The noise died down as the last of the merchant crew were disposed of. One of the pirates stuck his head out of the hatch. “Captain, this vessel’s taking on water! We must have punctured her with one of the cannon shots.”

      “Damn your eyes, Maclairen,” she cursed under her breath, though she knew it probably wasn’t their Scottish gunner’s fault. The cannons could be notoriously inaccurate, especially from chase distance. Still, the general intent was to capture a ship, not sink her. Her attention was diverted by raucous cursing as two of her men, Dipper and Roberts, dragged something out of the hold. Their eager exclamations told her that they’d found an unexpected treasure, and when she caught sight of the young woman they were hauling along the deck she understood why.

      “I said no quarter, boys,” she hissed impatiently.

      “She shot Truman, Captain. Took his face right off, the little wench, with this.” Roberts held out a small single-barrel pistol. “So we thought we’d bring her up, and…”

      Ann rolled her eyes. She stuffed her cutlass back into the scabbard at her belt and stalked over to them, ignoring their disappointed protests. “And nothing, my hearties. You know the Articles.” Ann lifted her dirk to cut the prisoner’s throat, but before she could apply pressure to the blade the woman lifted her head and looked the pirate captain straight in the eye.

      Ann faltered.

      The young woman’s eyes were unlike anything she’d ever seen before, enormous and richly hued like gemstones. Her fair, delicate countenance was strikingly beautiful, in spite of the blood spattering her features. For a moment Ann experienced the strangest sensation of being swallowed into a midnight sky. Those huge eyes scanned her curiously, pausing with interest on the brand marring her left cheek.

     Alas, oh Lord God, for I have seen an angel of the Lord face-to-face.” The captive’s voice was husky and unexpectedly sultry, and Ann felt goosebumps rise on her arms.


      Ann looked up at this cry, coming from their only other prisoner. The old goat was gazing with near-desperation at the girl on the point of her knife. Ann looked back at her captive, noting the finery of her expensive gray silk skirts, the elegant mother-of-pearl buttons that marched modestly down the front of her bodice, and the dainty French lace detailing on the sleeves. This was no galley maid. Ann’s attention dropped to the small hands clutching what looked like a big book, and landed on the gold band encircling the woman’s left ring finger. She put this information together quickly and pursed her lips with a delighted grin. “Well, well, Mistress Watts.” She stuck the dirk back in her sash and said to her men, “On second thought, boys, we may have use for her after all.” The way their faces lit caused her to snort. “Don’t look so excited, the Articles still stand.”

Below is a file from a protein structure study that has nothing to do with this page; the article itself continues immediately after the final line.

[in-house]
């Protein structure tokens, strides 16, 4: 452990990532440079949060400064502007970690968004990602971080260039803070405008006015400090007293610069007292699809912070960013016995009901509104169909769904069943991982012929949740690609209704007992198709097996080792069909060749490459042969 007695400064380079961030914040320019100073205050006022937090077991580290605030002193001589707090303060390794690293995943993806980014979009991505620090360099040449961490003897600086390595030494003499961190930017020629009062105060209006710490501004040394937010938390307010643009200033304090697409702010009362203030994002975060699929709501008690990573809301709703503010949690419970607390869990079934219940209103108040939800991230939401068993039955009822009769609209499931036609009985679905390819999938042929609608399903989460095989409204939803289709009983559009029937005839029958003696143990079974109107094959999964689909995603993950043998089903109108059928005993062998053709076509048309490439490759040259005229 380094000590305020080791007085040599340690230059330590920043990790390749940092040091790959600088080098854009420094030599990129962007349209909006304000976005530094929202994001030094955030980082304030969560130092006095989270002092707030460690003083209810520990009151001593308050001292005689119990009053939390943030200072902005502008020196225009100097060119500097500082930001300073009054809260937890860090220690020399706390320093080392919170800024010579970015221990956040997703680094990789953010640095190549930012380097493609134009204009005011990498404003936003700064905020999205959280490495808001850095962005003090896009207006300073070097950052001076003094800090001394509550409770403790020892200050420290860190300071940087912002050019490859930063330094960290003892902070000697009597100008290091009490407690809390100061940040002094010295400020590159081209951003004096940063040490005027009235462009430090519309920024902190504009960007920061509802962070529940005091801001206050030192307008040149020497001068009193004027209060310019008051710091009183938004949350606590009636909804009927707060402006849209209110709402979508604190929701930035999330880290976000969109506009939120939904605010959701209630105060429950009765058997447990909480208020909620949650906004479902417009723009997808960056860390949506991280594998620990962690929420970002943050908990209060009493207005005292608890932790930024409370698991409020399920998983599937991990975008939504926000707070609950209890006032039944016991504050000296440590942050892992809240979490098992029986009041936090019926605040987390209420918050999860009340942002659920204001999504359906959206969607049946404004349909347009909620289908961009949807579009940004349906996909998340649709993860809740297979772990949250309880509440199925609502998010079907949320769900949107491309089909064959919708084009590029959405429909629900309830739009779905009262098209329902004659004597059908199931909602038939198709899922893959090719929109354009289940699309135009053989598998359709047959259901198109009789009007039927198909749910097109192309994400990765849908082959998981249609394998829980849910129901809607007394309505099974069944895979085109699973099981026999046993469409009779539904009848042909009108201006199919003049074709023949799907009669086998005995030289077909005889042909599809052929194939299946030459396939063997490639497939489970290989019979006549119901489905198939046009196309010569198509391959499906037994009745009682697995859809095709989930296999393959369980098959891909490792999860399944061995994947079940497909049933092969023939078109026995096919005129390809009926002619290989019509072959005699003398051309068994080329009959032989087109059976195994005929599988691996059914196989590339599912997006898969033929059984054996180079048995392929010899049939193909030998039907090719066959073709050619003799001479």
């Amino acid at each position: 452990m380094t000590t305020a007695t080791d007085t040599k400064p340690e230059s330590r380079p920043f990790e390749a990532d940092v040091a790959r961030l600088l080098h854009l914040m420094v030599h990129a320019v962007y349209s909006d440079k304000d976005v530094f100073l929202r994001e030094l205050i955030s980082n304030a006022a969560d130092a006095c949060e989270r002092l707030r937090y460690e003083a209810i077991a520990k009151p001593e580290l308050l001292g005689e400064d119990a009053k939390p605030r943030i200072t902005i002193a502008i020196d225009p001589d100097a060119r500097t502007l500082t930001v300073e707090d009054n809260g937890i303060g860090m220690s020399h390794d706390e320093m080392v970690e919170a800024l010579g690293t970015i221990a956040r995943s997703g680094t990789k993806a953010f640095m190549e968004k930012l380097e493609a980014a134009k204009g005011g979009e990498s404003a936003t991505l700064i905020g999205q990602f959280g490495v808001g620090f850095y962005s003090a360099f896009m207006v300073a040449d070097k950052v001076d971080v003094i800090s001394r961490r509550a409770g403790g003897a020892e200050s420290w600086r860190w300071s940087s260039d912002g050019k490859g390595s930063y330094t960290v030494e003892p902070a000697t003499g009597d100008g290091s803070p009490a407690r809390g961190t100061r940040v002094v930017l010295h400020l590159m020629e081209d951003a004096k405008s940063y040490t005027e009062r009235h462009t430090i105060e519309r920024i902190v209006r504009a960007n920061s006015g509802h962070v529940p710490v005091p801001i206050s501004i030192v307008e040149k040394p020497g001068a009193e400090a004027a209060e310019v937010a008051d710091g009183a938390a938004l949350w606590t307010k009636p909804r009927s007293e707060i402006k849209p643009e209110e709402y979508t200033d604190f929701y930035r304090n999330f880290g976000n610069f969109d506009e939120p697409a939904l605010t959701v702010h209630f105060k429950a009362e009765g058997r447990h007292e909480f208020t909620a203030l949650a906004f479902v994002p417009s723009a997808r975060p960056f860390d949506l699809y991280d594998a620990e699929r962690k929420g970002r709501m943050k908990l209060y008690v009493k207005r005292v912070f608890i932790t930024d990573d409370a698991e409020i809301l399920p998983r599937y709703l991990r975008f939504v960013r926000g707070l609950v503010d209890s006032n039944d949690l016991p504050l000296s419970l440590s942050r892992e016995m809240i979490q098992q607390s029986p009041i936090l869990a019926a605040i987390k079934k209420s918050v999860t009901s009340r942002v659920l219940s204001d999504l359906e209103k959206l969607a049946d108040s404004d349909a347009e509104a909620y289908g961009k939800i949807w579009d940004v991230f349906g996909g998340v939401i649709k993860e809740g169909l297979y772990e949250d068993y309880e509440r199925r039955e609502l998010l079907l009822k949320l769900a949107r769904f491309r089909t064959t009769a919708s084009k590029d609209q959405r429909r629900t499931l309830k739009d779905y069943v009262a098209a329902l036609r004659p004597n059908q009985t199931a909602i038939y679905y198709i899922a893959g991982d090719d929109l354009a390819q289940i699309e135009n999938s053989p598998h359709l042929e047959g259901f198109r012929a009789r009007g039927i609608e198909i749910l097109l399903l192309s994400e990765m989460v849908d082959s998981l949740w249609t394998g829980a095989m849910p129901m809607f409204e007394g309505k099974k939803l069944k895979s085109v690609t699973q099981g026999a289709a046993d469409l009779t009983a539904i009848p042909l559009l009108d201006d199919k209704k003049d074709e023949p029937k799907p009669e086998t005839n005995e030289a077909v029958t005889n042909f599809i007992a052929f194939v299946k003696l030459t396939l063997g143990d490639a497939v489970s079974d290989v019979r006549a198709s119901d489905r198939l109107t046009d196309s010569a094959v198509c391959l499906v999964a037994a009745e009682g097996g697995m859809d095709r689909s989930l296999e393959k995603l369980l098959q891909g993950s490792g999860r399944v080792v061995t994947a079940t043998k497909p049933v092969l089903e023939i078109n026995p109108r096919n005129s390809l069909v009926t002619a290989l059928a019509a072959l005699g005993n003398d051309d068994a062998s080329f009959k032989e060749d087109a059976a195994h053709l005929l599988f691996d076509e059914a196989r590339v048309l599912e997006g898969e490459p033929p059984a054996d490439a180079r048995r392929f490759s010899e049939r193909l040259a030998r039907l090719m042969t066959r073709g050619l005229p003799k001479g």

The deck beneath her feet swayed dangerously. “All hands back on board the Queen!” she barked. “This ship’s going down!” She watched Isaac Watts sharply as Barclay yanked him down to the main deck and over the boarding plank. He never looked back, didn’t eye any part of the ship with regret or anxiety save his pretty little wife. He has it on him, she decided, not quite sure how she was so certain, but her instincts were uncanny at times and she chose to trust them. “Bring her,” she ordered without looking back.

      Ann leapt lightly onto the boarding plank and took position along the center of the Ice Queen’sforedeck as she waited for the rest of her crew to reboard. She could hear the grumbling already. It had been a costly battle. Barclay hauled Watts to the foredeck behind her, and she turned to address the quartermaster in low tones. “Report.”

      “We lost seven men, Captain, and have twelve more pretty bad carved up. Two prisoners. No booty to speak of, a few gold crowns from the captain’s quarters and whatever they could rifle from the crew’s bodies as they lay.” Ann nodded, and Barclay’s brow contracted. “The boys ain’t happy, Captain Ann. That was a lot of blood and brawl for nothing.”

      Ann patted him on the shoulder. “Not worth divvying the loot this time, Barclay, so tell the crew they can keep whatever they snagged. I’m after a much bigger prize.” She gestured to the two men who’d brought the girl—Violet, was it?—on board, and they shoved her up the deck stairs to join her husband behind the captain.

      Waiting until the last of the surviving crew had assembled on the lower deck, Ann could hear the grumbling grow louder as the pirates realized just how very little they’d gained from this venture. She put two fingers in her mouth and gave a sharp whistle. “Pipe down!” she demanded, and after some rebellious muttering she was obeyed.